Memphis Public Libraries use Readbox to build awareness

A  guerilla marketing campaign popping up around town is building awareness of Memphis Public Libraries' changing role in the community and its growing range of free programs. 

To promote the library’s services, MPL has launched a Readbox structure which is designed to mimic a Redbox movie rental station. Designed by DCA, the Readbox will move to different locations around Memphis. 

“Libraries have changed so much that we needed a really bold strategy to communicate the value of something that was previously so overwhelming that is was hard for us to explain,” said Kennon McCloy, Memphis Public Libraries executive director. “The Readbox is a conversation starter and a way for us to be more playful.”

In addition to books, the MPL system offers more than 6,000 programs that cover topics including economic development, job and career prep, STEAM activities, robotics, gaming, coding, music recording, genealogy, legal services, personal finance and much more. 

DiscoverREAD at Crenshaw Library from High Ground News on Vimeo.


“There’s something for everyone. It’s not a shushing library anymore,” said McCloy. “We’re doing a lot of things that are really surprising and fun, and we now have double the program attendance that we had ten years ago. It’s really about trying to connect with people where they are and to eliminate barriers to access.”

 

More than 100,000 people attend the programs each year, and a newly designed website is helping them to more easily find the programming they seek.

So far, the Readbox, which was built by local craftsman and carpenter Caleb Sweazy, has appeared at the Benjamin L. Hooks Central Library, Crosstown Concourse, and in front of a Walgreens on Getwell Road next to an actual Redbox. It will continue to show up in surprising locations around town in the future.

“Readbox is for us a creative way that we’re attempting to get people’s interest so we can use it to share information about the library,” said DCA Principal Doug Carpenter. “It has been wildly popular," he added.

A photo posted on MPL's Facebook has now reached more than 260,000 people.

“The Readbox is representative of the Memphis Public Libraries,” said Carpenter. “They have more than books. They have movies, librarians with expertise, free Wi-Fi, job counseling, and a wealth of resources. And there are 18 different locations.”

The campaign is helping to get the word out about a variety of exciting things happening with the library system.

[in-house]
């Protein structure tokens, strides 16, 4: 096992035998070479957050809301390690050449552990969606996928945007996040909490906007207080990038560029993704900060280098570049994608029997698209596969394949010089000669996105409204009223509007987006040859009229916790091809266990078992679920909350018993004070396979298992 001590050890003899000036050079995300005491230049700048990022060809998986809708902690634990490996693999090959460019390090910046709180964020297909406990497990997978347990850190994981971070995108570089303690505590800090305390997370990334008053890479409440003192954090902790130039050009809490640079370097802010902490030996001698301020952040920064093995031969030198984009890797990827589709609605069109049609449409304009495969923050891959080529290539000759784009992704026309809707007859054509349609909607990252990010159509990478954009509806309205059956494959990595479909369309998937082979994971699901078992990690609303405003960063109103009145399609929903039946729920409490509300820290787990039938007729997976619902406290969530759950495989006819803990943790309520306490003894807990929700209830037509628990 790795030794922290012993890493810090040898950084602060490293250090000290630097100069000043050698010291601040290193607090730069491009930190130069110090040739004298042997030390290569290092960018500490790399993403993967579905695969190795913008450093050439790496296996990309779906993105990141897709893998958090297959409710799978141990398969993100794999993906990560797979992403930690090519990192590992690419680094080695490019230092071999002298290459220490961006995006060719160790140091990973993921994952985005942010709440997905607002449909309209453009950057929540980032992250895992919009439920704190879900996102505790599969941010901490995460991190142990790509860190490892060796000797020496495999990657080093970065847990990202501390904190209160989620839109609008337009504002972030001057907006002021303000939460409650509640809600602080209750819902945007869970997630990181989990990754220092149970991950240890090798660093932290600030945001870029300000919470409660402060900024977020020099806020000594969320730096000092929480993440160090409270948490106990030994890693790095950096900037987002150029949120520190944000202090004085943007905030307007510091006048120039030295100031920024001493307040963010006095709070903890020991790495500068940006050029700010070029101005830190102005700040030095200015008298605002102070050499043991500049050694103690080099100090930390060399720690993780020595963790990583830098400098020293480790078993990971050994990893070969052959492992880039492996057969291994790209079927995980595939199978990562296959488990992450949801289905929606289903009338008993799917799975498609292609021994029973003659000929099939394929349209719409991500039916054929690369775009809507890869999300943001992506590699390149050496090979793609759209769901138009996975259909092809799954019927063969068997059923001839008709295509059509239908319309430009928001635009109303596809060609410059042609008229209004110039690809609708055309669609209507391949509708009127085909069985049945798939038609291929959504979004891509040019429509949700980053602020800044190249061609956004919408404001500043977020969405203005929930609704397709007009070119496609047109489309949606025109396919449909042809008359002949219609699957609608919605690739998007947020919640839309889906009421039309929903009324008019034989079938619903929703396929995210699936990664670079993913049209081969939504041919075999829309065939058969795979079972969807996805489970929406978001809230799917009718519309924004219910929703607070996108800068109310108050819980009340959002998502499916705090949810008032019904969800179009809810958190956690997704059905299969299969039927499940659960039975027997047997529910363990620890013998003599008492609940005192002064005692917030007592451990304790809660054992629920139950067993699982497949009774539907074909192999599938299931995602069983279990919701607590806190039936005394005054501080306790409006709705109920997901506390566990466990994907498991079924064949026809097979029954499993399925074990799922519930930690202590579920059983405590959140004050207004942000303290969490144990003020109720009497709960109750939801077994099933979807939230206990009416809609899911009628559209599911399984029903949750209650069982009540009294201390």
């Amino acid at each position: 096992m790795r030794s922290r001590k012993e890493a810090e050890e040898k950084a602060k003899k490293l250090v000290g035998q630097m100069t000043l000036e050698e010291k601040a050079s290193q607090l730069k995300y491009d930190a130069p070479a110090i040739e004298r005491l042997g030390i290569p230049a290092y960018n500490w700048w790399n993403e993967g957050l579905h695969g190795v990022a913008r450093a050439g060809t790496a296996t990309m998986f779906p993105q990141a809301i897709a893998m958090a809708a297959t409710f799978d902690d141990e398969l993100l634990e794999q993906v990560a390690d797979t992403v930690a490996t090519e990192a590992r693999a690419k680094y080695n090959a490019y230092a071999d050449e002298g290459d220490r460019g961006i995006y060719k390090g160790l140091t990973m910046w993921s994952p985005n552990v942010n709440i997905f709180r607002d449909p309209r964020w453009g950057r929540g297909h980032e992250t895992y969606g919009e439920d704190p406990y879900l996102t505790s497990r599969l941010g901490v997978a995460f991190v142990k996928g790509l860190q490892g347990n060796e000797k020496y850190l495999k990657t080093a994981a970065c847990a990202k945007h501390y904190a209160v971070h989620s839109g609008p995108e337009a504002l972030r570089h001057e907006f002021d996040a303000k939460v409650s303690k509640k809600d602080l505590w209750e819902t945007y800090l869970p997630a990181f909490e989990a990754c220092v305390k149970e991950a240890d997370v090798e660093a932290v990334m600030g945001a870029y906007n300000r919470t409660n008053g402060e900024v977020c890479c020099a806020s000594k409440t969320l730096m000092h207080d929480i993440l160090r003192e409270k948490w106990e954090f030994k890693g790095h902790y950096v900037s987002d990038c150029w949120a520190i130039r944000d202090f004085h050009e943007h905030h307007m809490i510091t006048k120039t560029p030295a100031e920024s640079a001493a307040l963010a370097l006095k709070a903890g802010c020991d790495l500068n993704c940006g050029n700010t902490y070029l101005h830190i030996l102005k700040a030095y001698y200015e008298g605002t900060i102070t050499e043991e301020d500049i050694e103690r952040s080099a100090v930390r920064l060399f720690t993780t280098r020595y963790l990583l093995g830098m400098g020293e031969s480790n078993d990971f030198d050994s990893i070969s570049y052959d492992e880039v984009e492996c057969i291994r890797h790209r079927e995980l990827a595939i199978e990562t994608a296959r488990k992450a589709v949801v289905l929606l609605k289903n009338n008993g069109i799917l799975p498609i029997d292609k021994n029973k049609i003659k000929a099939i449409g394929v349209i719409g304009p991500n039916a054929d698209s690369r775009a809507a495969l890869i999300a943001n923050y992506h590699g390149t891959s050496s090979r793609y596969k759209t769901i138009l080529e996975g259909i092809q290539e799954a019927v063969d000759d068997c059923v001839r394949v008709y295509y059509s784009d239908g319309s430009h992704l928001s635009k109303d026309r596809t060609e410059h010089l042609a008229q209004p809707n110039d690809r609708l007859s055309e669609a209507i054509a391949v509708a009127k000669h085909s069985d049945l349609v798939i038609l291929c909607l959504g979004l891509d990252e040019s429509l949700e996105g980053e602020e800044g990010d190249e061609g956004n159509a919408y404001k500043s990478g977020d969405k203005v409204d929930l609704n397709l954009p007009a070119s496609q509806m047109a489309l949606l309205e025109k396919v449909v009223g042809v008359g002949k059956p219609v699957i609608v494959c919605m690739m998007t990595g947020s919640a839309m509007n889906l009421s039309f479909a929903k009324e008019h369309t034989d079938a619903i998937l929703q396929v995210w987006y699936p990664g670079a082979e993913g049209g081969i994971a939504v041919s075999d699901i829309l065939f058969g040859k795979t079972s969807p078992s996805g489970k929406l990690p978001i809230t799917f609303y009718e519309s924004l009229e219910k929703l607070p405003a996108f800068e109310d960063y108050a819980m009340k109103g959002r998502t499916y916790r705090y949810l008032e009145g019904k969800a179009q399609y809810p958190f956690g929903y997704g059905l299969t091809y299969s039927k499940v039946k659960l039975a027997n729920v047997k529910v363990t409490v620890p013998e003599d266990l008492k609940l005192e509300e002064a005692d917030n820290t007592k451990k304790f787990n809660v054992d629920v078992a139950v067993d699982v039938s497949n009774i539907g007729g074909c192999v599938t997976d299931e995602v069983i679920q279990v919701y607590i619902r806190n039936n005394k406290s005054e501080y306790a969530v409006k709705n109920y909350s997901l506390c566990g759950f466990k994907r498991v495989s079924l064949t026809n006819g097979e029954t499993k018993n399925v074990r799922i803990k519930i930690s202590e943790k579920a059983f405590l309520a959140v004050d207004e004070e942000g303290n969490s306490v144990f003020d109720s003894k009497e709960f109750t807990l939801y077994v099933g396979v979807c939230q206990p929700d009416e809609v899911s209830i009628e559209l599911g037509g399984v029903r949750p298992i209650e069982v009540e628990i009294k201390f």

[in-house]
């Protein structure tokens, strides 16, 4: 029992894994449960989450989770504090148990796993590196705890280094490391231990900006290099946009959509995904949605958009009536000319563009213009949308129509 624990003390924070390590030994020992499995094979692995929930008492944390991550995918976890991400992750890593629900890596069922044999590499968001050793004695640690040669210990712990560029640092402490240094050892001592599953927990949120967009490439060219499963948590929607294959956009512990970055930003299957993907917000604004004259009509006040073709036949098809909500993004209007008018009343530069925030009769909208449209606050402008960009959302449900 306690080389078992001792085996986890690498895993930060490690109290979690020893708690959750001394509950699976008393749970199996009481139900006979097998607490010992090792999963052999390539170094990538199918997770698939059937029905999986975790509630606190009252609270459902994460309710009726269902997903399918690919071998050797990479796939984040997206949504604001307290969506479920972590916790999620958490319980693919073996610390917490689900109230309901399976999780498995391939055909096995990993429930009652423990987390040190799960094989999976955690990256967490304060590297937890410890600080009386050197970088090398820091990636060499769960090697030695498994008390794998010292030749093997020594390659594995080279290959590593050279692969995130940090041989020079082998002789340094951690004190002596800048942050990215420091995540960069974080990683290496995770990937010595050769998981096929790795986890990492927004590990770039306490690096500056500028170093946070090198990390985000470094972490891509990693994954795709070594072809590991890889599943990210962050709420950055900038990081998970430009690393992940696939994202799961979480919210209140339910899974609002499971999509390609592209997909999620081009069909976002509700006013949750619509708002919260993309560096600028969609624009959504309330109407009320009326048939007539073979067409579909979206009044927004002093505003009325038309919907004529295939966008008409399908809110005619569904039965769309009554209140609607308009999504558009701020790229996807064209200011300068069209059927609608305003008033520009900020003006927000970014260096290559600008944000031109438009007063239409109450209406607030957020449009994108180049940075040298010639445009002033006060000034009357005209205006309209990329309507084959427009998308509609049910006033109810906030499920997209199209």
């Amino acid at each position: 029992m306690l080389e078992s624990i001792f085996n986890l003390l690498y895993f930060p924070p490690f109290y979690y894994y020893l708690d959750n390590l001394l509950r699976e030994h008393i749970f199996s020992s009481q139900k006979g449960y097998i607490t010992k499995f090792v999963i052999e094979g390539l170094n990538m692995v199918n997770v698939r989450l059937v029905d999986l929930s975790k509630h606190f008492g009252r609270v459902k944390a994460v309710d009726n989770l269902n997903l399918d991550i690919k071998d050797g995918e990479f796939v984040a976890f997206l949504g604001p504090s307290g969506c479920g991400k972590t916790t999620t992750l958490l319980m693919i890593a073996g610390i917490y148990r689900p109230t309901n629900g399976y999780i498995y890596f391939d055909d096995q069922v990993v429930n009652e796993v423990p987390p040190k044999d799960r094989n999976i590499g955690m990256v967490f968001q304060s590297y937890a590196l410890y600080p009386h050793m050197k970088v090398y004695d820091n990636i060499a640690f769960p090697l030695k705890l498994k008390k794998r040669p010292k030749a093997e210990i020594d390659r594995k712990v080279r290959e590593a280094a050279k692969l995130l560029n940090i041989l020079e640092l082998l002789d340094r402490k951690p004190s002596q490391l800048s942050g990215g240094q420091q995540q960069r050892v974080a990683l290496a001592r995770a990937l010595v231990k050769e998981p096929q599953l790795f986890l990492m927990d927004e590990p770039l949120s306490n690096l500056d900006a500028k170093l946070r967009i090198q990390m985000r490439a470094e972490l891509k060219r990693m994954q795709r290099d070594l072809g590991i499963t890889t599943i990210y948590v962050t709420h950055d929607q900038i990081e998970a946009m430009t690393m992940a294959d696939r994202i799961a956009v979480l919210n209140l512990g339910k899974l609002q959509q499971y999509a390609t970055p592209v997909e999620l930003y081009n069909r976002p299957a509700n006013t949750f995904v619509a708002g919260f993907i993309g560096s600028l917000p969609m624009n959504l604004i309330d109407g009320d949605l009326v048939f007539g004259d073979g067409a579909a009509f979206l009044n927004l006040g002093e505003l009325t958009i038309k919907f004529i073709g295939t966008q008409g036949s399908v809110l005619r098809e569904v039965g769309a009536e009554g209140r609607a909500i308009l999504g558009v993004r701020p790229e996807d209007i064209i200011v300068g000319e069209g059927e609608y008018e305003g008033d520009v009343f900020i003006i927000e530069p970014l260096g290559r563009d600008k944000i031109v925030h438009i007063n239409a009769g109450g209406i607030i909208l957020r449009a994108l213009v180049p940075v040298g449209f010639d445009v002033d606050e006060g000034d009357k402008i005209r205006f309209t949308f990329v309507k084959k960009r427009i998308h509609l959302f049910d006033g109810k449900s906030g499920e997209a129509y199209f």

Related: "Memphis Public Libraries 'start here' by upgrading neighborhood branches"
 

“The goal is to spark a passion for lifelong learning,” said McCloy. “A lot of people don’t have the best experience in school, and we can connect with people in ways that traditional institutions cannot. The library is really the jumping off point for anything you could ever dream of or things you have never even considered would be possible.”

MPL’s Discover READ early childhood literacy centers focus on touching, talking, reading, playing and singing for kids from infancy to age five.

“We’re busy raising money privately through the Memphis Library Foundation for more Discover READ centers,” said McCloy. “We have the money for nine right now.”

While digital e-books are rapidly gaining popularity in recent years (the library has grown its number of available titles to more than 200,000), traditional books are still doing quite well.

“We have more than two million hardback or paperback items,” said McCloy.

More exciting things are on the horizon for MPL. Construction will get underway soon on a new 15,000-square-foot library in Raleigh at the site of the former Raleigh Springs Mall. It should be open by next summer and will feature the library system’s only Family Lab. Plans are also underway to replace Frayser's library branch.

“We’re really focused on North and South Memphis,” said McCloy. “There’s just a whole lot of intentionality around making sure that this is a world-class facility and represents the future of libraries.”

Read more articles by Michael Waddell.

Michael Waddell is a native Memphian who returned to Memphis several years ago after working for nearly a decade in San Diego and St. Petersburg, Fla., as a writer, editor and graphic designer. His work over the past few years has been featured in The Memphis Daily News, Memphis Bioworks Magazine, Memphis Crossroads, the New York Daily News and the New York Post. Contact Michael.
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